Where to Find Employer Tools to Assist with Hiring Persons with Disabilities
One in four adults in the U.S. has a disability, ranging in severity and type — including mobility, cognitive, hearing, vision and other limitations — and many persons with disabilities are seeking out good jobs.
Is your business making an effort to hire talented individuals with disabilities? It might be time to investigate whether your organization is being intentional with its efforts to provide opportunities for people with barriers to employment. Those with disabilities are facing unique obstacles as they search for jobs — including lack of training, lack of transportation, coworker attitudes, etc. — finding a place of employment with innovative solutions and an inclusive environment is imperative to their quality of life. But it’s not just good for the employee, it's good for business. In a recent study, companies with the most inclusive workplaces for employees with disabilities experienced nearly 30% higher revenues and greater economic profits. Dive more into how to support and hire individuals with disabilities here.
As an employer, it’s sometimes difficult to know where to start when considering hiring talent with disabilities. Finding the right fit for your business can be a long process no matter what the circumstances, but when employing persons with disabilities, the key, according to Jenna Shrove, Senior Director of Strategic Advocacy and Advisor to the Chief Policy Officer for the U.S. Chamber of Commerce, is to focus on what a person can do rather than their limitations. Read through her six tips for employers to think about as they look to build an equitable business, including:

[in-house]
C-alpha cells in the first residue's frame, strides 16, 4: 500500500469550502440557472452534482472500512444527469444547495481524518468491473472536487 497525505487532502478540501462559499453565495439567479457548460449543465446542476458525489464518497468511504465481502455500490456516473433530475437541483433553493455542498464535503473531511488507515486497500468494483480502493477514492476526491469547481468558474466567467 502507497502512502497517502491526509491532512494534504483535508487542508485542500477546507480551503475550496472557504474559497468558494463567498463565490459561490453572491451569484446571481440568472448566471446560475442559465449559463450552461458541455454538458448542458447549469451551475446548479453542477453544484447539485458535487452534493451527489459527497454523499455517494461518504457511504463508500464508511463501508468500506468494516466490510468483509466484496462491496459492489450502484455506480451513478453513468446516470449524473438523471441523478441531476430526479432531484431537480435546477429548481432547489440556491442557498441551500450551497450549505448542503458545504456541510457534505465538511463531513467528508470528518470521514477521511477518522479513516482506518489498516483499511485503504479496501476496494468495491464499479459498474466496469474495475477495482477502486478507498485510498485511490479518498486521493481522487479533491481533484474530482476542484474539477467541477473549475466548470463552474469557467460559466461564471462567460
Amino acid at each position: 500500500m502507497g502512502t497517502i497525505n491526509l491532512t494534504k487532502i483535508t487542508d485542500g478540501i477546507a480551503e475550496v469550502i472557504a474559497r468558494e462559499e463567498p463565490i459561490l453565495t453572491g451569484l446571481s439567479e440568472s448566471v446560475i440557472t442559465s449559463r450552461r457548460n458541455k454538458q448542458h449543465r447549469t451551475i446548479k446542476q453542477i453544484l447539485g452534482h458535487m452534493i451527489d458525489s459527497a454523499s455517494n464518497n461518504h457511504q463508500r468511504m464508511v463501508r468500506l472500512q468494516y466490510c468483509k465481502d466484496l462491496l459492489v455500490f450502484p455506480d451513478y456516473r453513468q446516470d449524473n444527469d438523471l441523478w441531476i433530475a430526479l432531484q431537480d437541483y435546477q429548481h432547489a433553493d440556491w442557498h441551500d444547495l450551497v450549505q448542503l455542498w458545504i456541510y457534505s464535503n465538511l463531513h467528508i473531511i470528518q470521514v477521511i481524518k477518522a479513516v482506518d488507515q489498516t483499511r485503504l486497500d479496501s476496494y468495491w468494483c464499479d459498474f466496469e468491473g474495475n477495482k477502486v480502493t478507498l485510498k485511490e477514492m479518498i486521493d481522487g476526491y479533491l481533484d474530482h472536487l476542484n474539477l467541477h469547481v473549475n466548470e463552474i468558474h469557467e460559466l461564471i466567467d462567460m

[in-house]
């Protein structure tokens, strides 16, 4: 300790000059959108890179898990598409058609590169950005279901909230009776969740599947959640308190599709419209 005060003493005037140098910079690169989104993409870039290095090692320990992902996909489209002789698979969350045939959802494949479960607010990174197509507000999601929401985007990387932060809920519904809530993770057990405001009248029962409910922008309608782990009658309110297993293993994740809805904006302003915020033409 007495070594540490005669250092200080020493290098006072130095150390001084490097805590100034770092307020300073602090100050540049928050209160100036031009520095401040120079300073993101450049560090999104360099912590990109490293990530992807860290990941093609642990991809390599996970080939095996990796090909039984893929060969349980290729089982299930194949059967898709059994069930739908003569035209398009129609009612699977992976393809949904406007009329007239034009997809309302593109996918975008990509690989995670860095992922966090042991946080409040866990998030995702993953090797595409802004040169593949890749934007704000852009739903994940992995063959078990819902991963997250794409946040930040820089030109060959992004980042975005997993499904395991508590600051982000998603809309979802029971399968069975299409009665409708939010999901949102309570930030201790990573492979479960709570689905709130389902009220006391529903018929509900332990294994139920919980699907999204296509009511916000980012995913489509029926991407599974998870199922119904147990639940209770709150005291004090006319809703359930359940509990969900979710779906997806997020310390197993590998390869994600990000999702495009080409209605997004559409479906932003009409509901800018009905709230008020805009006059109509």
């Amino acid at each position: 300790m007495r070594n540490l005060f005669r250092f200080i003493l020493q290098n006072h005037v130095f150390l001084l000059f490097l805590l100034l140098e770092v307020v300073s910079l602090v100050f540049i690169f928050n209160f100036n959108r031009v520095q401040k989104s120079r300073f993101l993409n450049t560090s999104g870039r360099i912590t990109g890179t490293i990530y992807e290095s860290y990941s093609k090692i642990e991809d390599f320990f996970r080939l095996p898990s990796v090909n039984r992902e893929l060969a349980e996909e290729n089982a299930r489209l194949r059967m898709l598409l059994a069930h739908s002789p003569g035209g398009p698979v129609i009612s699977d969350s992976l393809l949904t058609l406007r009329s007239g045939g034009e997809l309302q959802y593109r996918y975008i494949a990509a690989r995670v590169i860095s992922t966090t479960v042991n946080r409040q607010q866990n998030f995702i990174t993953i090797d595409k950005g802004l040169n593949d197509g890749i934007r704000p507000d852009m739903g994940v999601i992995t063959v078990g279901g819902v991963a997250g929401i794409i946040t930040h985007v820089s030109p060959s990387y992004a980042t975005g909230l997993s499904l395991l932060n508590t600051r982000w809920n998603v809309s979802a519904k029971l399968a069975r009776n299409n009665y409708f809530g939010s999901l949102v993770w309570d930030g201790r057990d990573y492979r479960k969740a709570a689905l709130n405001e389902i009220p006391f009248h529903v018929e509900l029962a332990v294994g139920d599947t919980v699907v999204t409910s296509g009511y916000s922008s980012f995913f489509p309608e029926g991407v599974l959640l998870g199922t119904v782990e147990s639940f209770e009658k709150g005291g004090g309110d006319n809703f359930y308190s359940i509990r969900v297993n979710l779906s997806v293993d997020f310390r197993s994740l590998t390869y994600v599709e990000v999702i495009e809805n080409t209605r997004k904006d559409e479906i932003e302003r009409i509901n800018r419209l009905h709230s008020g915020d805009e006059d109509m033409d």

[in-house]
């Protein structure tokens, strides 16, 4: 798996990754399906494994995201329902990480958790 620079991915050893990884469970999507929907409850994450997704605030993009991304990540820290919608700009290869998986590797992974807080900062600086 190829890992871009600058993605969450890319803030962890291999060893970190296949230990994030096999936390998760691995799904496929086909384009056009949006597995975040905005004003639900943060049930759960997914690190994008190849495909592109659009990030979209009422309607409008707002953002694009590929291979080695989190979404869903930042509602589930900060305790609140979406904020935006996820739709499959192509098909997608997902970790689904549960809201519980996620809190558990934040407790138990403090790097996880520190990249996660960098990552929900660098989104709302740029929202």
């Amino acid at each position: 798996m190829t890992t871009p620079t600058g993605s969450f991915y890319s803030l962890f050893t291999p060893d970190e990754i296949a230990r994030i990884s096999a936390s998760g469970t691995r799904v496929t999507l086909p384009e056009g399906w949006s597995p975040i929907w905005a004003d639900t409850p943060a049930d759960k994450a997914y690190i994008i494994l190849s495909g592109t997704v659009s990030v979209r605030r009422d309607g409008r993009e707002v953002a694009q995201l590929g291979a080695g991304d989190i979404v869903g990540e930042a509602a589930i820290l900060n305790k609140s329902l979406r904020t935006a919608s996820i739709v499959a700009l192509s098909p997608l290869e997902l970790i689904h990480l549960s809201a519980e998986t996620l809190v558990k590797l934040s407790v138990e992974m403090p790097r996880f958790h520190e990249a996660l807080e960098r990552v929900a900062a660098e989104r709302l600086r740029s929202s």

Knowing the laws
- Working with partner organizations to recruit talent
- Reviewing job descriptions carefully
- Considering workplace accommodations
- Taking advantage of government programs
- Supporting an inclusive culture
Available Tax Credits
When you hire persons with disabilities, your business may be eligible for federal and/or state tax incentives, including the following three tax credits available to employers:
- Work Opportunity Tax Credit (WOTC)
- Disabled Access Credit
- Architectural Barrier Removal Tax Deduction
Each of these incentives allows businesses to support those with barriers to employment. Read the WOTC Quick Reference Guide for Employers to understand the benefits of this credit, and learn more about the Disabled Access Credit or the up to $15,000 per year deduction your business could receive for making a facility or public transportation vehicle more accessible here.
Looking for tools to help grow your startup or small business? Visit the Small Business Resources Hub to find the information you need or sign up for Mentor Connection to build relationships with a trusted group of mentors.
Greater Des Moines (DSM) welcomes diverse talent to the region. As one of the fastest growing business communities, inclusion and attracting diverse talent in the workplace is a key strategy of the Greater Des Moines Partnership. Learn more here.
Dr. Marvin DeJear
Dr. Marvin DeJear is the Chief Diversity, Equity and Inclusion Officer at the Greater Des Moines Partnership and former director of the Evelyn K. Davis Center for Working Families.